By BECKY KISER
Ellis County remains in a Drought Warning. All of Kansas’ 105 counties are either in an Emergency, Warning or Watch status.
Water is precious in western Kansas and building rain barrels has become a big project for Stacie Minson, KSU Watershed Specialist.
A rain barrel is the simplest way to collect and store rain water runoff from a roof gutter downspout which can then be used in gardens and landscaping.
Rain barrels offer other benefits which make it preferable to tap water. Because the water is straight from nature, no chemicals or chlorination contaminate the water. Also, any pollutants in tap water — such as nitrogen, phosphorous, sediment and E.coli — will not run off into local water sources when using rain water to irrigate.
Since 2006, more than 6,500 rain barrels have been put together by Minson and dozens of local volunteers.
She was at it again Tuesday morning, this time working with city of Hays employees at the K-State Agricultural Research Center, where the rain barrels are constructed and distributed.
The first year the barrels were built inside the Hays Rec Center. It was a pilot project with now retired Fort Hays State University agricultural professor Dr. Jean Gleichsner and her landscaping students. “We quickly realized we didn’t have near enough barrels, and it’s grown ever since,” Minson laughed.
The rain barrels became a partnership project among the city of Hays, Coca-Cola Enterprise, Inc., Ellis and Ellsworth County Conservation Districts, the Smoky Hill River Kanopolis Lake Watershed, Gleichsner and the FHSU Ag Department, Ellis County K-State Research & Extension (now the Cottonwood District), KSU Ag Research Center and Ellis County Master Gardeners.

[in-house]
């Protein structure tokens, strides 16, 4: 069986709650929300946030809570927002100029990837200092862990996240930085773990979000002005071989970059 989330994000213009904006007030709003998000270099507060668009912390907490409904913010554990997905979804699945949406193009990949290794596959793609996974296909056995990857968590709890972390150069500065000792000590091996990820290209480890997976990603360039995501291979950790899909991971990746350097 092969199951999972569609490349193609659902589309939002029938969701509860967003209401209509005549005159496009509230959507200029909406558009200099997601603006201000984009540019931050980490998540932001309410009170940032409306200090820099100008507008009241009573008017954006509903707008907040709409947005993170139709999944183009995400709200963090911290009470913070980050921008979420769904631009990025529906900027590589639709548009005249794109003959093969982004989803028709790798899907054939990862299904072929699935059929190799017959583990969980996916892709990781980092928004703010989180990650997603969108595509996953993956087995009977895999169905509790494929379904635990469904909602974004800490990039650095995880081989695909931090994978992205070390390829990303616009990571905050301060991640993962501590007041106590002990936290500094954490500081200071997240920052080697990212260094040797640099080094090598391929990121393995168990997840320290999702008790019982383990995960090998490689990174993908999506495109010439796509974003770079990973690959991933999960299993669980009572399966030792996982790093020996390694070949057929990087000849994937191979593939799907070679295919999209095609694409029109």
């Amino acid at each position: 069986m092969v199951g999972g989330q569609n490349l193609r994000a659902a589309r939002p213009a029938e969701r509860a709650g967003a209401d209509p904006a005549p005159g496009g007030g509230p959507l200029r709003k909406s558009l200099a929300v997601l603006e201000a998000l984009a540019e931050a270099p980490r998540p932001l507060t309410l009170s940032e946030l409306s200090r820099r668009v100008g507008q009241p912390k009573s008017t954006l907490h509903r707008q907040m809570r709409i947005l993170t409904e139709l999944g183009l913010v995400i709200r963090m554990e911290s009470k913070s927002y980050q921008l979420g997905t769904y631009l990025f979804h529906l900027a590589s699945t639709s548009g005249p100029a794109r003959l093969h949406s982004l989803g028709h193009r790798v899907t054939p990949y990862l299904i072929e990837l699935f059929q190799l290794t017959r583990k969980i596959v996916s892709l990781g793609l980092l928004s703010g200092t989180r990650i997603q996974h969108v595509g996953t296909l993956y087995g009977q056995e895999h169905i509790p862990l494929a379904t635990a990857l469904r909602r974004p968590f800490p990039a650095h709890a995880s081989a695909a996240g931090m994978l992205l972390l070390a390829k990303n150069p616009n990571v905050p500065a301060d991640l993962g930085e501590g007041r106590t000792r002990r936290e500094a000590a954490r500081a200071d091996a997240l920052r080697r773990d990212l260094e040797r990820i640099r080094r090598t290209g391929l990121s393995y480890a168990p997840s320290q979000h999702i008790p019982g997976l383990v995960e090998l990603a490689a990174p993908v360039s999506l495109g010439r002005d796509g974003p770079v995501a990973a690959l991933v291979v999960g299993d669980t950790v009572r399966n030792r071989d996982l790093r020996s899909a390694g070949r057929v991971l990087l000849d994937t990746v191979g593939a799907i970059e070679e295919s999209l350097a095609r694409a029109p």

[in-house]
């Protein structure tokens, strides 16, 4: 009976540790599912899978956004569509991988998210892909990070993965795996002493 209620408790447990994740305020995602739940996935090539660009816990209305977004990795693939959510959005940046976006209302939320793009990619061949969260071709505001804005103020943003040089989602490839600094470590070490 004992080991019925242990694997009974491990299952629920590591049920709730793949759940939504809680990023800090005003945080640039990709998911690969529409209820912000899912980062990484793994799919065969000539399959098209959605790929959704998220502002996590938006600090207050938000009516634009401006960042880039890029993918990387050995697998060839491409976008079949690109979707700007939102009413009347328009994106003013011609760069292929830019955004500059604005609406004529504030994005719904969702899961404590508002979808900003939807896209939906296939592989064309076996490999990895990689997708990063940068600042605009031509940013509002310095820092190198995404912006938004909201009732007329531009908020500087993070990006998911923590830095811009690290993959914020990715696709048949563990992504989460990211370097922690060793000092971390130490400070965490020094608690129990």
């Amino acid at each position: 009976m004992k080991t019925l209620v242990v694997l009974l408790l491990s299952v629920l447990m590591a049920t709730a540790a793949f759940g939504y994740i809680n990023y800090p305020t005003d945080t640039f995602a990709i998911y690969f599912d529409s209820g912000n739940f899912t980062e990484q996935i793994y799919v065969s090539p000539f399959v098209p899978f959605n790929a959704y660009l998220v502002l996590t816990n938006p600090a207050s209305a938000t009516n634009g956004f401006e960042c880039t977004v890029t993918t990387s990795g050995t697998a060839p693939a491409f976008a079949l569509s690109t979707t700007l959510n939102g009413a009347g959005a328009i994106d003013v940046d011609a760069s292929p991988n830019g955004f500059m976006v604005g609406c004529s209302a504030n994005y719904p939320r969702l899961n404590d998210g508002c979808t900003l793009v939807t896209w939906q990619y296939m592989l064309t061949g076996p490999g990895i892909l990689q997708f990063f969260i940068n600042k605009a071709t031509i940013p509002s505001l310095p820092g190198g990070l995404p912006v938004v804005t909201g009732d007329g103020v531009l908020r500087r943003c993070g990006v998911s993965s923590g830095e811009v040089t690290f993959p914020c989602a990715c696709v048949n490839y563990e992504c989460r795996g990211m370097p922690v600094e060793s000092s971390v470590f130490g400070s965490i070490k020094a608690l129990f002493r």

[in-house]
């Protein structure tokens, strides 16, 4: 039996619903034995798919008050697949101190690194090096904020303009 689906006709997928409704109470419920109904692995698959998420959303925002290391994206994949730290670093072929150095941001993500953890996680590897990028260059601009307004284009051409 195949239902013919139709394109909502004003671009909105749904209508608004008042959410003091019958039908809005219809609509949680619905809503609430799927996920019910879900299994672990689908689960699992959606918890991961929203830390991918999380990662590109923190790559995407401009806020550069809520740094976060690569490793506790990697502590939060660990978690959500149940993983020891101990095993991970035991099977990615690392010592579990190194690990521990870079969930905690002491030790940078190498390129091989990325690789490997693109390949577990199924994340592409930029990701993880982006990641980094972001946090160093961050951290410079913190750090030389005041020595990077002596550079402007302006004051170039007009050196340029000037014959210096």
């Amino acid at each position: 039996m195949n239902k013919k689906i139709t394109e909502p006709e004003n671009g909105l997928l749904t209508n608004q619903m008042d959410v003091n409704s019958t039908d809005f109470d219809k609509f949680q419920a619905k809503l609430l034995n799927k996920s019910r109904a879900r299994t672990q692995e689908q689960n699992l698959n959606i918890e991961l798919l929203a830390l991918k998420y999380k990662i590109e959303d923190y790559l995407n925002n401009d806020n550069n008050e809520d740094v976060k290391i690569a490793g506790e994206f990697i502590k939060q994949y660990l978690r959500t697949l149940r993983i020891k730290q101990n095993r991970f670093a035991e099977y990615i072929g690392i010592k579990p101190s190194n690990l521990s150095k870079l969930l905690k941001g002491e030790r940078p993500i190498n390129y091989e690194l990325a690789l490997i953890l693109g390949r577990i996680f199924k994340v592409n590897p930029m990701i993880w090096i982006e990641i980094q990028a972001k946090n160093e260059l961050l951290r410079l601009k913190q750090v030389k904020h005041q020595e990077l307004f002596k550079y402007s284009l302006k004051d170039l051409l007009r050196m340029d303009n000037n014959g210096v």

The 55-gallon plastic barrels, emptied of soda pop syrup, are donated by Lenexa Coca-Cola, brought to the Victoria Coca-Cola plant, and then stacked three high in a work shed at the research center.
Starting at 7 a.m. this morning, Eric Borger, an employee in the Hays Stormwater Division, A.J. Wickham in the Service Division, and John Braun, Project Manager, first drilled circular holes in the barrels which then advanced to Holly Dickman, Water Conservation Specialist, and Minson who fitted the hardware onto the barrels. Grant monies are used to purchase hardware to convert the large clear barrels which are sold for $26.
The project’s popularity has spread, thanks in part to a Youtube video Minson helped produce years ago for the Kansas Center for Agricultural Resources and the Environment (KCARE), part of K-State Research and Extension. The video, which demonstrates how to build your own inexpensive rain barrel, has had more than 100,000 hits, according to Minson.
Minson and representatives of the city of Hays presented the “Roll Out The Rain Barrel” project three years ago at a Kansas City regional conference of the Environmental Protection Agency (EPA). “The Chicago region EPA then asked for a hundred of the hardware kits so we shipped them and they built rain barrels there in Chicago,” Minson said.
The latest batch of rain barrels, some of which have been pre-sold, will be housed at the Cottonwood Extension District office in Hays, 601 Main.
For information about purchasing a rain barrel, call the extension office at 785-628-9430.